‘The reason that I love pop artists like Madonna is that they’ve used this vehicle like a Trojan horse, to talk about things that are important socially and culturally’
‘You saw the power of pop, did you have a lot of things something you wanted to say?’
‘Things that were important to me, I didn’t know if other people would find them important, but it was a process of trying to understand things that I was thinking about and feeling.’
Marina (or Marina & the Diamonds) is 10 years older than me. I fell in love with her music 10 years ago, when she broke into the magazines that had recently replaced my superhero comics. Now I’m finally the same age she was when releasing her first single Obsessions, I recognise problems and situations in the lyrics that I could never have fully grasped back then. I was introduced to it in a ‘BBC Introducing’ interview, wherein Marina joked about releasing the song on Valentine’s day because of all the girls and boys out there with unrequited obsessions. Sat at a piano, she sang of anxiety, anxiety breaking down one’s relationship and then one’s self, in public, ‘pressure overwhelming next minute I’m turning out of the door facing a week without food.’ The song is energetic but dark, lead by her characteristic ‘doomsday chords’. Marina‘s songs don’t start as melodic ideas, they begin lyrically, as ‘-things I need to say-‘, before she delves them out with these dramatic, stark chords, and painstakingly perfects them (one song The Outsider took over 486 vocal takes). I hadn’t ever had a breakup or a panic attack when I heard Obsessions, but I had been dumped by my year group at school, I understood what it was like to feel stranded and helpless.
9 years ago, I started occasionally chatting to popular kids – though they often labelled me ‘cringe’ – and Marina & the Diamonds’ debut album was concurrently released. Its first track, Are You Satisfied was my favourite song from 2010-2013, carrying me through to university (when Beyonce released Mine). Like her best songs, it walked this intense, unique line between confidence and insecurity, with a theatrical euphoric chorus and cutting, paranoid verses. 8 years ago I saw her live, and before playing the song she spoke of how her music often attracted a certain kind of person, people who often mentioned it to her. This made sense to me, as I’d mentioned it in my letter to her a few months beforehand. I didn’t mention being bullied, but in her response she instinctively told me to remember that bullies are full of Fear, a word she underlined three times.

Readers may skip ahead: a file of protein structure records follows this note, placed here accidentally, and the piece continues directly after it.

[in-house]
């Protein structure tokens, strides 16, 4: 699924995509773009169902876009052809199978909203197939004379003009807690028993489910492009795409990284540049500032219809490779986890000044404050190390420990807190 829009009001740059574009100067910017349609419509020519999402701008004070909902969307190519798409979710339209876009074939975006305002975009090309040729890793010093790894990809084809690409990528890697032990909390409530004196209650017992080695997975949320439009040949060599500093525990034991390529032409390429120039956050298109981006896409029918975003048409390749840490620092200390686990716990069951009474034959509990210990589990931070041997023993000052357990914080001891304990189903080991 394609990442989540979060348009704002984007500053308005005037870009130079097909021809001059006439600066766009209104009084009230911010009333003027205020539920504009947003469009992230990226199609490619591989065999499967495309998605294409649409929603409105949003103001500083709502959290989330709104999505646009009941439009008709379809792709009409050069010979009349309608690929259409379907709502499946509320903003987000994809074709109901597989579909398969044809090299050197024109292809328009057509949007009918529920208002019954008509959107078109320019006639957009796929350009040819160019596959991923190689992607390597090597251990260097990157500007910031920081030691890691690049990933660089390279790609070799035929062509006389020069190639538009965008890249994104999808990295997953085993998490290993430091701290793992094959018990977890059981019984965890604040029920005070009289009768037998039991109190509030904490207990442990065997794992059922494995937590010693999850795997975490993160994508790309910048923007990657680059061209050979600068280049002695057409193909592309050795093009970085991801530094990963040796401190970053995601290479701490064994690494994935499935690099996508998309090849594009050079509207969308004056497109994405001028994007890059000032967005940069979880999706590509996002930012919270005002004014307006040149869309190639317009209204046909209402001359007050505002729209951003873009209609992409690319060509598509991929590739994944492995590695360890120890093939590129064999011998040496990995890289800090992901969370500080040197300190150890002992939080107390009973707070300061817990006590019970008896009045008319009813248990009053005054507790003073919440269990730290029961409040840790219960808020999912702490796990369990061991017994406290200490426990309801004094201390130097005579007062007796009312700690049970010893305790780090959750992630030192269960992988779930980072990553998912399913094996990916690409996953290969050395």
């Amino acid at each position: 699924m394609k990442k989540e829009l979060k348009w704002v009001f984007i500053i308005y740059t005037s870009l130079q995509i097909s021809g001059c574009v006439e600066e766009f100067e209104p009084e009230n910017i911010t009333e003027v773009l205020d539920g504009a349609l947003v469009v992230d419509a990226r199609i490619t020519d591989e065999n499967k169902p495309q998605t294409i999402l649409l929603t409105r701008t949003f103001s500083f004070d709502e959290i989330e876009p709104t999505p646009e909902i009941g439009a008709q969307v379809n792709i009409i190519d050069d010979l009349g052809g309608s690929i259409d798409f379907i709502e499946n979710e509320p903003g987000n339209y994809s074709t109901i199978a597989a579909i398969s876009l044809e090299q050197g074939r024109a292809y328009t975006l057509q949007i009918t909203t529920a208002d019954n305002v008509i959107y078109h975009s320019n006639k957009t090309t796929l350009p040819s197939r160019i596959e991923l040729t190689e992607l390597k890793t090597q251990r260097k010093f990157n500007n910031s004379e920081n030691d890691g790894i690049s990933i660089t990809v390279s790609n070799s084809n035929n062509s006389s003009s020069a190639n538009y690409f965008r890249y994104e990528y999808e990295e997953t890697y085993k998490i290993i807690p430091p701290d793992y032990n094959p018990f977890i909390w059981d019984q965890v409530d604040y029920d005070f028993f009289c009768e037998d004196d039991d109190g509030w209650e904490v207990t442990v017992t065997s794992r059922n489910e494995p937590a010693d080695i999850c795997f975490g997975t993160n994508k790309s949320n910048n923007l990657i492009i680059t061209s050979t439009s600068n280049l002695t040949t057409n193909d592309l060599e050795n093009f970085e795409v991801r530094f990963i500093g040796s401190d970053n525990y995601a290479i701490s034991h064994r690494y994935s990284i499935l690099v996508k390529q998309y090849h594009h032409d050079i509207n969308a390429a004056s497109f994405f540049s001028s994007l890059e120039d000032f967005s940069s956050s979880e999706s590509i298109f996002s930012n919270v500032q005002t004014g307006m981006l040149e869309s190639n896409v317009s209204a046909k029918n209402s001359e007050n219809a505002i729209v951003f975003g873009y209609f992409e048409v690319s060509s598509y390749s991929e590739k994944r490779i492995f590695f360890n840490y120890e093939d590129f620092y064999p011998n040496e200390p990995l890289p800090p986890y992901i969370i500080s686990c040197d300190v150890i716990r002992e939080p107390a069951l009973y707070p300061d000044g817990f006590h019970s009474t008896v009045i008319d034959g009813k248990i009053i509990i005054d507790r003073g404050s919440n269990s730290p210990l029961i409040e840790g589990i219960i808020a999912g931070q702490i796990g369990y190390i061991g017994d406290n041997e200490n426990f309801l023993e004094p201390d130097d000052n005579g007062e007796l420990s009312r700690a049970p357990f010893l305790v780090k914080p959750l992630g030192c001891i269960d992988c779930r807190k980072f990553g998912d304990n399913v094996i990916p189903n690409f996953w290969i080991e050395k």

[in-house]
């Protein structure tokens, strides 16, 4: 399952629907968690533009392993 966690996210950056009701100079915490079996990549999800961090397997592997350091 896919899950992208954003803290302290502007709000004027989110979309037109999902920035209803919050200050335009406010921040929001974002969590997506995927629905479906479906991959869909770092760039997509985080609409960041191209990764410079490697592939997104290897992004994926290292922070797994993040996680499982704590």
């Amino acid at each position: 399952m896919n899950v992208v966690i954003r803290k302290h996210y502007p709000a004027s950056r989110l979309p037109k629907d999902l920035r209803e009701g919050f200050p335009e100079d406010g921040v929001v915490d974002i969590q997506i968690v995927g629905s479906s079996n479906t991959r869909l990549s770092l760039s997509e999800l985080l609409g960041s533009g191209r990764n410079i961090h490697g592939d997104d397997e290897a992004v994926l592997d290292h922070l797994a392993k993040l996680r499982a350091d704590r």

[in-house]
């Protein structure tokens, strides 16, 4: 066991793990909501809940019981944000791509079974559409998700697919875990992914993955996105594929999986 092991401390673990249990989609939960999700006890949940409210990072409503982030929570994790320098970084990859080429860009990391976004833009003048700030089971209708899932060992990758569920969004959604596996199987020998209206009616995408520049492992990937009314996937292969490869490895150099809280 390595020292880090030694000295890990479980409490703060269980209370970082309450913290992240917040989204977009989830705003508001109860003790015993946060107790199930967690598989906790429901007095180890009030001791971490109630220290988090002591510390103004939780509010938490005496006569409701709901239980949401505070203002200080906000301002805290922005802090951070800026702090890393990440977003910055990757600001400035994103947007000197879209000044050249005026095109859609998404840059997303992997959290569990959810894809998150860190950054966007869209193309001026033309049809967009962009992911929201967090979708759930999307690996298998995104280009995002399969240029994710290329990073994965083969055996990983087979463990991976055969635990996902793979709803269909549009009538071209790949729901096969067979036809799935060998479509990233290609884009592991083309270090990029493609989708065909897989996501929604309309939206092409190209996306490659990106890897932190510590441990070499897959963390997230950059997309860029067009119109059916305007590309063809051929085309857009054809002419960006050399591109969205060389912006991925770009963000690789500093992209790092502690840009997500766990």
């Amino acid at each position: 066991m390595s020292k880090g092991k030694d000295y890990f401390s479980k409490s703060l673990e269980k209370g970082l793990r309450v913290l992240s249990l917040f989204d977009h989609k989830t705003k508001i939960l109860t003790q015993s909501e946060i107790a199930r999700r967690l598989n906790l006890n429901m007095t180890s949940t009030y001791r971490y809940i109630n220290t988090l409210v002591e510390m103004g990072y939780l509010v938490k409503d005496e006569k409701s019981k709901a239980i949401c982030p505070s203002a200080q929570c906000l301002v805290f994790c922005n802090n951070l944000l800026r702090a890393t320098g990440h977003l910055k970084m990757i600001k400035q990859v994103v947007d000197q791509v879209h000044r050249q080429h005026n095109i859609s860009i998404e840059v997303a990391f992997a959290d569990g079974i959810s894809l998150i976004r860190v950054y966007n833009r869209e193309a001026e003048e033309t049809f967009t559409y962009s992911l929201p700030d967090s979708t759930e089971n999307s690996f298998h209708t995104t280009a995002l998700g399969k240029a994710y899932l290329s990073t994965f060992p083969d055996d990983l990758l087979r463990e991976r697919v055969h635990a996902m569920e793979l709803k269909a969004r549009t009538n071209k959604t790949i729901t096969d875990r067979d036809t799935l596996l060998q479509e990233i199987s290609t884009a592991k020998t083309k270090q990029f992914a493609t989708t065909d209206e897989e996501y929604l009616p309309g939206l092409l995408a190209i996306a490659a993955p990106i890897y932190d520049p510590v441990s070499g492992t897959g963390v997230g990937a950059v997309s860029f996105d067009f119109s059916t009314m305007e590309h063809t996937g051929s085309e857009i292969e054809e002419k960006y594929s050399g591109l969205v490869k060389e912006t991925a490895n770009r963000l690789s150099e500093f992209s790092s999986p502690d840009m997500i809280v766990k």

What’s funny is that Marina was being bullied when releasing these songs, bullied by the music industry. Whilst courting labels she took meetings alone (no manager) and got the general feedback via rumour that her confidence made her seem crazy. For years after being signed she put up with degrading comments about her body from coworkers, comments which underlined the punishing beauty standards expected of popstars. On top of – and likely caused by – this enforced feeling of inadequacy, the pressure that inspired and drove Marina’s music to such heights never let up; most of her twenties she explored sound and narrative through adventurous, passionate pop, but never felt like she could relax and explore herself. She worked and wrote and toured and promoted constantly, working to the point where her devotees spanned the globe, but she felt lost, so lost that she let go of her musical ambitions all together. She realised that all these years of striving for commercial, critical and artistic success (she wrote and co-produced the entirety of her last album Froot) had starved the introverted, quiet side of her personality, and unbalanced her as a person.
The most difficult thing living as someone who has been made to feel small is casting off the bullies’ implicit presence. It leaves in waves as you learn to stand up straight, and seeps back in from unseen angles when you’re distracted. Watching Marina Diamandis’ career has been like watching comedian Simon Amstell’s solo stand up shows, each year he moves into a new emotional states, purging and exploring, updating and involving fans in his progress. The singer who identified herself as The Outsider and told me to remember that bullies are full of fear, she’s grown up, she’s lost some of her wilful deviance, but her unique perspectives are all the more meaningful for their intimacy. Watching the spoken word trailer for her new album Love & Fear, it’s uncanny how clearly I recognise this new Marina (no ‘& the Diamonds’ anymore), things have changed but she has only become more clearly herself. She’s helped so many people understand themselves, but her work is far from done.
‘I still believe only the weak ones are cruel, I know so many boys and girls, people all around the world, and we walk and talk and think alike, and we all cry the same tears at night.’